SAN FRANCISCO (AP) — Silicon Valley entrepreneur-turned-venture capitalist Marc Andreessen and his partners have raised another $1.5 billion to invest in technology startups as they prepare to profit from a previous bet on Internet social network Facebook.
The fundraising announced Tuesday serves as further validation of the success that Andreessen has enjoyed since he started his own venture capital firm in mid-2009. The Menlo Park, Calif., firm, Andreessen Horowitz, has invested in about 90 companies since then. The portfolio includes an unspecified stake in Facebook, which is expected to file its plans for a long-awaited initial public offering of stock as early as Wednesday.
Those IPO documents may divulge the holdings of Andreessen Horowitz, if it is among Facebook's biggest stockholders. Before co-founding his venture capital firm, Andreessen also personally invested in Facebook and joined the company's board of directors in 2008.
Andreessen, 40, got rich as one of the Internet industry's first big stars during the 1990s. He helped change the way people used the Internet as part of a team that developed a graphical Web browser called Mosaic in the early 1990s. He went on to co-found Netscape Communications before he had turned 25. After losing its early lead in the Web browser market to Microsoft Corp. in a bruising battle, Netscape was sold to AOL for $10 billion in 1999.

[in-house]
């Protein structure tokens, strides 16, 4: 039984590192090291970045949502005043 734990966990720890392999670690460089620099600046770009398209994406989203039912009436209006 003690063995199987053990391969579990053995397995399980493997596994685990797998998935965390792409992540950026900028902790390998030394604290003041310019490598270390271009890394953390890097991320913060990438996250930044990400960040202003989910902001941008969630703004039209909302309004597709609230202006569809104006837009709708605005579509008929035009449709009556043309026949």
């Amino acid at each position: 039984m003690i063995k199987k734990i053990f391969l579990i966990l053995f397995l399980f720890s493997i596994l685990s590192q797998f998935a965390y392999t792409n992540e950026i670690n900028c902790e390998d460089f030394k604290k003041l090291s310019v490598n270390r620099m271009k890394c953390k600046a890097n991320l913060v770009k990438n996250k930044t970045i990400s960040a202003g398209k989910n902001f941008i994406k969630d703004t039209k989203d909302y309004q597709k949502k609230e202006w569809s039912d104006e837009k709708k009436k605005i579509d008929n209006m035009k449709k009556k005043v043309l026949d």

With the latest infusion, Andreessen Horowitz has raised $2.7 billion since the firm's inception. The firm's other partners include Andreessen's longtime business partner, Ben Horowitz, and Jeff Jordan, former CEO of online restaurant reservation service OpenTable Inc.
"We are single-mindedly focused on partnering with the best innovators pursuing the biggest markets," Andreessen said in a statement.
Facebook, which started eight years ago in CEO Mark Zuckerberg's Harvard University dorm room, is expected to seek an IPO price that would value the company at $75 billion to $100 billion, according to The Wall Street Journal.
Andreessen Horowitz also was among the early investors in Zynga Inc., a maker of "FarmVille," ''Words With Friends" and other games that are frequently played on Facebook's social network. Zynga's stock has received a lukewarm response since its Wall Street debut in December. Zynga's stock gained 10 cents to close at $10.49 on Tuesday, just slightly above its IPO price of $10.
Although it focuses on startups, Andreessen Horowitz has explored investing in older companies too. Last year, it was one of several firms discussing the possibility of buying a nearly 20 percent stake in long-slumping Internet company Yahoo Inc. There was even speculation that Andreessen might join Yahoo as an executive, an idea that he refuted in a posting on his personal blog in December.
Yahoo has since hired former PayPal executive Scott Thompson as its fourth CEO in less than five years.